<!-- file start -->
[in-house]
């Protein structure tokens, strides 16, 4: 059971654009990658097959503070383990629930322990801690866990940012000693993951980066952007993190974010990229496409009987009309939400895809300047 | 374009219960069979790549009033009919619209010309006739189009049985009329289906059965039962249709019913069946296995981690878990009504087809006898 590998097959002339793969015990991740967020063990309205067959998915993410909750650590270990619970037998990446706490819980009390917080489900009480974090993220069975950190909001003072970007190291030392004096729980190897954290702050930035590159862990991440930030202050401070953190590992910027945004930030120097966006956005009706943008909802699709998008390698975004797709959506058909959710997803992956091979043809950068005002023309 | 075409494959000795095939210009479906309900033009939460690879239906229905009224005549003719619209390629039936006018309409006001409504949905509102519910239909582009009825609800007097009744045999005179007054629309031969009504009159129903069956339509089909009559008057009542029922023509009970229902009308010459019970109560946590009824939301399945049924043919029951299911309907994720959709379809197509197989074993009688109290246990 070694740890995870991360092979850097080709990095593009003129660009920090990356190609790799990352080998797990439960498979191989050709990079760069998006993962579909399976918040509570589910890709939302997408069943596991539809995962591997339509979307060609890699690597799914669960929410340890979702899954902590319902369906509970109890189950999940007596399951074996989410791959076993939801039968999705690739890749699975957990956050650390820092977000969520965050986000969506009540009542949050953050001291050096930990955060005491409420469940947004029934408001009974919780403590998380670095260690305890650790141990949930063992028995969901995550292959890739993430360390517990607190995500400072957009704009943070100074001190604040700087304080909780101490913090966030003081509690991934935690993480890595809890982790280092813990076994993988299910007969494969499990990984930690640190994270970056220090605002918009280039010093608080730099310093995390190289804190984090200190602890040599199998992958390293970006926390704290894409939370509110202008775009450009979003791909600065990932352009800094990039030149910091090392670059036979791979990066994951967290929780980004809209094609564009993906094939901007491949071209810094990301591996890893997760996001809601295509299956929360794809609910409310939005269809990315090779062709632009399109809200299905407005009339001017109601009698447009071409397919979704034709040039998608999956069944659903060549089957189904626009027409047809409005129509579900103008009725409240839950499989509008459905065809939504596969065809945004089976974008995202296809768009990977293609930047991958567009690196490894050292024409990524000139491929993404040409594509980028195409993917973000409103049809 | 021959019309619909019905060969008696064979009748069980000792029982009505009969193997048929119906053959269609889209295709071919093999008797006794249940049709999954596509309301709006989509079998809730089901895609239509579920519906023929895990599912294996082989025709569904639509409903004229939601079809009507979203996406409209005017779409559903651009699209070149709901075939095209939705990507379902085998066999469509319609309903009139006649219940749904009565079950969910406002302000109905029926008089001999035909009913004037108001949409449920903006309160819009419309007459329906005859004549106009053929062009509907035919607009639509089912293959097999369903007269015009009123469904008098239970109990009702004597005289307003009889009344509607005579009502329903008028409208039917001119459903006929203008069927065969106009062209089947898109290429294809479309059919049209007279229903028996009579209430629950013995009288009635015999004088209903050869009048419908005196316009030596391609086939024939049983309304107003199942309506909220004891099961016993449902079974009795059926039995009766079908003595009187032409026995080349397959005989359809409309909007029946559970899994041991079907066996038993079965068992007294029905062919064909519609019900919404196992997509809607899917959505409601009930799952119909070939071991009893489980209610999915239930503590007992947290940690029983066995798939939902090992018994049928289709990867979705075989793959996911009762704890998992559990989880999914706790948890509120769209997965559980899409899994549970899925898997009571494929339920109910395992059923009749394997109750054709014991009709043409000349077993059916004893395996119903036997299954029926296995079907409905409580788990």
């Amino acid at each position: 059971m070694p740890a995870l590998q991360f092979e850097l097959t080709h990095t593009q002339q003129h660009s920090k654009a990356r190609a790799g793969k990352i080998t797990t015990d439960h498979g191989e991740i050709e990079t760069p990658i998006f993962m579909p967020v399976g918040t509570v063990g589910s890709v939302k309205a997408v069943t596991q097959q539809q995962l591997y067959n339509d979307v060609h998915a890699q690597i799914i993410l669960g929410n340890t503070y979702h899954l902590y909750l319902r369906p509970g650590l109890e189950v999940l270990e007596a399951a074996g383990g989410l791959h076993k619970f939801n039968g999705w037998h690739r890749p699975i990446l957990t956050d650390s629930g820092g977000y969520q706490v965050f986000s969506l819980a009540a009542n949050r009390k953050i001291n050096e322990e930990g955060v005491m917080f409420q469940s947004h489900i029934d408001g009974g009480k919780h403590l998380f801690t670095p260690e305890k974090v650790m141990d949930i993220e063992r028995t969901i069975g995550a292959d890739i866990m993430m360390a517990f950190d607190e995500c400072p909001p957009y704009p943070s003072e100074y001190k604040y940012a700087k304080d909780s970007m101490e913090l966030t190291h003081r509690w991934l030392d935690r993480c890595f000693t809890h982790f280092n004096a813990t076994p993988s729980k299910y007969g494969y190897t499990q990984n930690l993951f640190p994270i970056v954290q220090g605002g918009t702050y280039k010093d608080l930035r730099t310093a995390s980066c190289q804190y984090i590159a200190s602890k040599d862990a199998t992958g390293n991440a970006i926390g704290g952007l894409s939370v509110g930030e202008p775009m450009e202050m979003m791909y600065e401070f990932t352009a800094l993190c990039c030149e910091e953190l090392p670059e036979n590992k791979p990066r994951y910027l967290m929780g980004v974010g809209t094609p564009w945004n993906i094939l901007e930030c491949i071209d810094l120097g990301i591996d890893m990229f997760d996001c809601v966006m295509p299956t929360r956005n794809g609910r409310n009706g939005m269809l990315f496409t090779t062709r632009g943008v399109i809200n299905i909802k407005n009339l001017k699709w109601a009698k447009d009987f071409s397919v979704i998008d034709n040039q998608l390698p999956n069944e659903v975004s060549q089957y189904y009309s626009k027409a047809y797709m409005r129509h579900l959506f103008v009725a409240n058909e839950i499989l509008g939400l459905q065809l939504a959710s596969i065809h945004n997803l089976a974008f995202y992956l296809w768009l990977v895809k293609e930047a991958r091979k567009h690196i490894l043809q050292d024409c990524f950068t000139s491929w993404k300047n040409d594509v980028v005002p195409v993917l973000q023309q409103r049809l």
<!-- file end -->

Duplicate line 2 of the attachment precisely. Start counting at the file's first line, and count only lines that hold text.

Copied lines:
């Protein structure tokens, strides 16, 4: 059971654009990658097959503070383990629930322990801690866990940012000693993951980066952007993190974010990229496409009987009309939400895809300047 | 374009219960069979790549009033009919619209010309006739189009049985009329289906059965039962249709019913069946296995981690878990009504087809006898 590998097959002339793969015990991740967020063990309205067959998915993410909750650590270990619970037998990446706490819980009390917080489900009480974090993220069975950190909001003072970007190291030392004096729980190897954290702050930035590159862990991440930030202050401070953190590992910027945004930030120097966006956005009706943008909802699709998008390698975004797709959506058909959710997803992956091979043809950068005002023309 | 075409494959000795095939210009479906309900033009939460690879239906229905009224005549003719619209390629039936006018309409006001409504949905509102519910239909582009009825609800007097009744045999005179007054629309031969009504009159129903069956339509089909009559008057009542029922023509009970229902009308010459019970109560946590009824939301399945049924043919029951299911309907994720959709379809197509197989074993009688109290246990 070694740890995870991360092979850097080709990095593009003129660009920090990356190609790799990352080998797990439960498979191989050709990079760069998006993962579909399976918040509570589910890709939302997408069943596991539809995962591997339509979307060609890699690597799914669960929410340890979702899954902590319902369906509970109890189950999940007596399951074996989410791959076993939801039968999705690739890749699975957990956050650390820092977000969520965050986000969506009540009542949050953050001291050096930990955060005491409420469940947004029934408001009974919780403590998380670095260690305890650790141990949930063992028995969901995550292959890739993430360390517990607190995500400072957009704009943070100074001190604040700087304080909780101490913090966030003081509690991934935690993480890595809890982790280092813990076994993988299910007969494969499990990984930690640190994270970056220090605002918009280039010093608080730099310093995390190289804190984090200190602890040599199998992958390293970006926390704290894409939370509110202008775009450009979003791909600065990932352009800094990039030149910091090392670059036979791979990066994951967290929780980004809209094609564009993906094939901007491949071209810094990301591996890893997760996001809601295509299956929360794809609910409310939005269809990315090779062709632009399109809200299905407005009339001017109601009698447009071409397919979704034709040039998608999956069944659903060549089957189904626009027409047809409005129509579900103008009725409240839950499989509008459905065809939504596969065809945004089976974008995202296809768009990977293609930047991958567009690196490894050292024409990524000139491929993404040409594509980028195409993917973000409103049809 | 021959019309619909019905060969008696064979009748069980000792029982009505009969193997048929119906053959269609889209295709071919093999008797006794249940049709999954596509309301709006989509079998809730089901895609239509579920519906023929895990599912294996082989025709569904639509409903004229939601079809009507979203996406409209005017779409559903651009699209070149709901075939095209939705990507379902085998066999469509319609309903009139006649219940749904009565079950969910406002302000109905029926008089001999035909009913004037108001949409449920903006309160819009419309007459329906005859004549106009053929062009509907035919607009639509089912293959097999369903007269015009009123469904008098239970109990009702004597005289307003009889009344509607005579009502329903008028409208039917001119459903006929203008069927065969106009062209089947898109290429294809479309059919049209007279229903028996009579209430629950013995009288009635015999004088209903050869009048419908005196316009030596391609086939024939049983309304107003199942309506909220004891099961016993449902079974009795059926039995009766079908003595009187032409026995080349397959005989359809409309909007029946559970899994041991079907066996038993079965068992007294029905062919064909519609019900919404196992997509809607899917959505409601009930799952119909070939071991009893489980209610999915239930503590007992947290940690029983066995798939939902090992018994049928289709990867979705075989793959996911009762704890998992559990989880999914706790948890509120769209997965559980899409899994549970899925898997009571494929339920109910395992059923009749394997109750054709014991009709043409000349077993059916004893395996119903036997299954029926296995079907409905409580788990």